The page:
I’m just out for a walk with the dog. I didn’t take my ID. Mimmo hadn’t had a legal ID in Rome ever.
You heard me. Andiamo.
Mimmo rested his hand on Betty’s head; she looked up at him adoringly. Jail was even worse than the shelter with the Ukraine snoring underneath him. Jail was where the veerus was. Unlike at dinner, where he choked under pressure, Mimmo had a flash of inspiration.
If you take me, what are you going to do with the dog?
Do you know where the dog lives? The officer asked blue loafers, hoping she could take the dog home.
Sorry, officer. The woman shook her head and her hair didn’t move.
Dammit. Can’t take the dog to jail. He shared a steely laugh with blue loafers that Mimmo did his best to forget as soon as it happened. God forbid anything happen to the dog.
Merda! You’ll have to walk her back home. What else can I do? The officer made some notes in his book. Don’t let me find you in this vicino again.
Mimmo watched the officer slink back to his car and tried to summon a morsel of pity. The man lived in a city where pairing amatriciana sauce with orchiette instead of penne could throw off your whole day, never mind a dreadlocked silver smith and a blue-eyed dog.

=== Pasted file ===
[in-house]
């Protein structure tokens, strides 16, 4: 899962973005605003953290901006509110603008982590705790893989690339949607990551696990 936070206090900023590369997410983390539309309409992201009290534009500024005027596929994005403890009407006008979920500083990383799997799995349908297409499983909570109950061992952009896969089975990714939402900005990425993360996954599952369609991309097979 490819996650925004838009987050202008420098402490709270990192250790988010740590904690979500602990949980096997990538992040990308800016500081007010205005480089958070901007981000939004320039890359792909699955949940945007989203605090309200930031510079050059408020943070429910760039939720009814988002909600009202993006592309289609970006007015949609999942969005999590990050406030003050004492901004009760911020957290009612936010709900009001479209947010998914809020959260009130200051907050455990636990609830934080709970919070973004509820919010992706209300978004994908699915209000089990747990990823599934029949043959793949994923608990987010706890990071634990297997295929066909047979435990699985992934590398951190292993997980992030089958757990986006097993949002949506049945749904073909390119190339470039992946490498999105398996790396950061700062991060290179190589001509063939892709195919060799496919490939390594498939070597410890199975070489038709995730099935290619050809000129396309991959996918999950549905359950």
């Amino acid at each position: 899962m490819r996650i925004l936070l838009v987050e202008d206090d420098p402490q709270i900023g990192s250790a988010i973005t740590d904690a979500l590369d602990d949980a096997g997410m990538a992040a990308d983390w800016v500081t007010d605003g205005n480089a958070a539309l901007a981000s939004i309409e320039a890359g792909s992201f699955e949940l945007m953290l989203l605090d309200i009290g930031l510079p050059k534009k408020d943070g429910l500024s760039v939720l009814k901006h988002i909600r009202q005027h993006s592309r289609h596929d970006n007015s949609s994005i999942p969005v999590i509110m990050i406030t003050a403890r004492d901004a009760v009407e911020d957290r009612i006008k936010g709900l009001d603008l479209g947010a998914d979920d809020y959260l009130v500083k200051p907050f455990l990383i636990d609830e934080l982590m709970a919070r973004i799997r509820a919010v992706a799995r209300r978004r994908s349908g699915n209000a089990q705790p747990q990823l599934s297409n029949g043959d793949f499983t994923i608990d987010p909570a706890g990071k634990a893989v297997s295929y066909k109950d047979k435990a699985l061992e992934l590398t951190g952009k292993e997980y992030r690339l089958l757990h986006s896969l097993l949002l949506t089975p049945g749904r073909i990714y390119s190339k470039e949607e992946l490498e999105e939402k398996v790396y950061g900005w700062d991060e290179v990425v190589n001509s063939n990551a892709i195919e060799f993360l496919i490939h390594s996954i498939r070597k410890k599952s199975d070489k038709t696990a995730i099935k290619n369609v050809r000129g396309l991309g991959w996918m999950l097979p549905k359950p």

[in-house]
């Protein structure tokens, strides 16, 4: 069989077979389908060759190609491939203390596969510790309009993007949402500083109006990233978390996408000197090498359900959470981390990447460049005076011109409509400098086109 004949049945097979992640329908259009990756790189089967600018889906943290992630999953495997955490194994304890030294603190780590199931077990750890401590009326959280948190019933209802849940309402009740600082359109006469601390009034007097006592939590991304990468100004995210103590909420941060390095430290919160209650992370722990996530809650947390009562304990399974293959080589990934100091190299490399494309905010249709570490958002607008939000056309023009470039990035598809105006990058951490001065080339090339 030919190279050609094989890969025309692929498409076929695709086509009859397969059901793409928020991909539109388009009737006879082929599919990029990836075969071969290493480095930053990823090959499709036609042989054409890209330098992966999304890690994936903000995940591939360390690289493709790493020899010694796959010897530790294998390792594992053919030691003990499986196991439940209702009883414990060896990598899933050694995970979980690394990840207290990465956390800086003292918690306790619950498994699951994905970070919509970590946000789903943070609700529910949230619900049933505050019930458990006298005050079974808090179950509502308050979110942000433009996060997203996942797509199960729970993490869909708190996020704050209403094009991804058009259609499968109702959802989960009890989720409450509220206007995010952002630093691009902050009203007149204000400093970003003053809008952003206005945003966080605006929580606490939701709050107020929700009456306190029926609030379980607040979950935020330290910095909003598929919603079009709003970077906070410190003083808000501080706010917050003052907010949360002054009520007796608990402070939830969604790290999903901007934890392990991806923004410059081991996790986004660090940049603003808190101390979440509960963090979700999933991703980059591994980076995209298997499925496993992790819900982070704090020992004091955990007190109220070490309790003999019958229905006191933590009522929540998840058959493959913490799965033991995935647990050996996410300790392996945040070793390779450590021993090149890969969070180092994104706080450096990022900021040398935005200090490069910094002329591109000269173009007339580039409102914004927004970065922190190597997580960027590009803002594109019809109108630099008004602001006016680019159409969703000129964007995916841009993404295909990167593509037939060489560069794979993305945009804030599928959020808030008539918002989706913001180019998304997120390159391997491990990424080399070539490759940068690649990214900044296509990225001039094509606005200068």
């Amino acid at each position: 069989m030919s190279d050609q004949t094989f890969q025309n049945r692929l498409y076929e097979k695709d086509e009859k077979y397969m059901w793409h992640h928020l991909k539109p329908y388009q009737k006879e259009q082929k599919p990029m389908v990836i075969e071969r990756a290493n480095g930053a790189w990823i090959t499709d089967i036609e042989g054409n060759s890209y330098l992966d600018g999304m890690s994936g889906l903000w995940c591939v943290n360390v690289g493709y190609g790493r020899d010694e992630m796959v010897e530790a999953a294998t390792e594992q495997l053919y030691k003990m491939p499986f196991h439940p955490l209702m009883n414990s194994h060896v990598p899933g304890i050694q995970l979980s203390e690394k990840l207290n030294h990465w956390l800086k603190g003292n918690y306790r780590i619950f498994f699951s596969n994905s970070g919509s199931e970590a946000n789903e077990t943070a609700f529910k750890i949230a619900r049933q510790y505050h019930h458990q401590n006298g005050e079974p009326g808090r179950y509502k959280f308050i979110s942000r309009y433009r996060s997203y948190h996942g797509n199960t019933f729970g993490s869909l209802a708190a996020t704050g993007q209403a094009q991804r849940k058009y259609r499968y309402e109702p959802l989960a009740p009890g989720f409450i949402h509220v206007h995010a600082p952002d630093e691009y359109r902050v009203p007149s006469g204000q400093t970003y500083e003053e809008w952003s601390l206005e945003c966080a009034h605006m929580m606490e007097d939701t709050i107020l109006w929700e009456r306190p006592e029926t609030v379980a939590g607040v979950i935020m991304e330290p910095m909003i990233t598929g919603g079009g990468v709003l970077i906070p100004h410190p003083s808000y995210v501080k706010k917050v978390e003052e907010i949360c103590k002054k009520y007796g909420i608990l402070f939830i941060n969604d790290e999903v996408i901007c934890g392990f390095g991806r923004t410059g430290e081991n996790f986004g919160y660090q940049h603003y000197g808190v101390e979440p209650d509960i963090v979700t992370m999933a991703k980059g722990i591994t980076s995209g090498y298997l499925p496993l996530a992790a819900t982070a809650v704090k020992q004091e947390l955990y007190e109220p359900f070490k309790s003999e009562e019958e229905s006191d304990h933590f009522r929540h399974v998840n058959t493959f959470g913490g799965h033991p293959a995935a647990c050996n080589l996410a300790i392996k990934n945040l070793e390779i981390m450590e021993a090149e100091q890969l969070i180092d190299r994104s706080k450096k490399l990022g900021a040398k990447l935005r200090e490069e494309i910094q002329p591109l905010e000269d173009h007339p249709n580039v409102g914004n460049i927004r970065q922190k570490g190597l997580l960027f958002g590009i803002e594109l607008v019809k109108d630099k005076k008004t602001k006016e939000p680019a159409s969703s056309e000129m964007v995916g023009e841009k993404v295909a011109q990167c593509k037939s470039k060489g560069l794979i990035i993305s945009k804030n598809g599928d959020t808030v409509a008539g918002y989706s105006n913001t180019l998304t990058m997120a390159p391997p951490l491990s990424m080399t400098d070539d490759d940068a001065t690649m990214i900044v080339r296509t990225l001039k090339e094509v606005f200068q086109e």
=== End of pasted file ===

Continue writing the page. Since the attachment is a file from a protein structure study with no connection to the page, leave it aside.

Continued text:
Asha’s family gathered around his bed in the laundry room to hear what had happened. By the time Mimmo got to the part of the story where the blue loafer lady chimed in, Reid was laughing so hard his knees buckled, spittle showering the rug.
Il gotto saves the day. Again! Jared cracked. It was a strange sensation to be laughing with each other instead of at each other.
If Betty had brown eyes, he would have believed she was your dog! Reid couldn’t breathe. He had been couped up in the apartment for almost three weeks, and it didn’t take much to release a kind of hysteria in him.
About the Author:
Tej Rae is a freelance writer and former English teacher based in Addis Ababa. Since 1999, she has lived in Zambia, Senegal, Dubai, and Rome with her husband and two children. Her publishing credits include The Washington Post, BBC Focus on Africa magazine, The National newspaper UAE, YogaLife Middle East, Necessary Fictions, Prometheus Dreaming, Bangalore Review, Arch Street Press, Typishly, Romeing, Spittoon, Teach Afar, and Wanderlust, among others. She is an editor for the literary magazine Wanderlust and is pursuing an MFA at Queens University in North Carolina in screenwriting and fiction. In the summer of 2021, she attended the Sewanee Writer’s Conference. In June 2020, she was awarded fourth place in The First Pages Prize by judge Sebastian Faulks for a chapter from her debut novel, Salaula Sisters. You can read more of her work at http://tejrae.com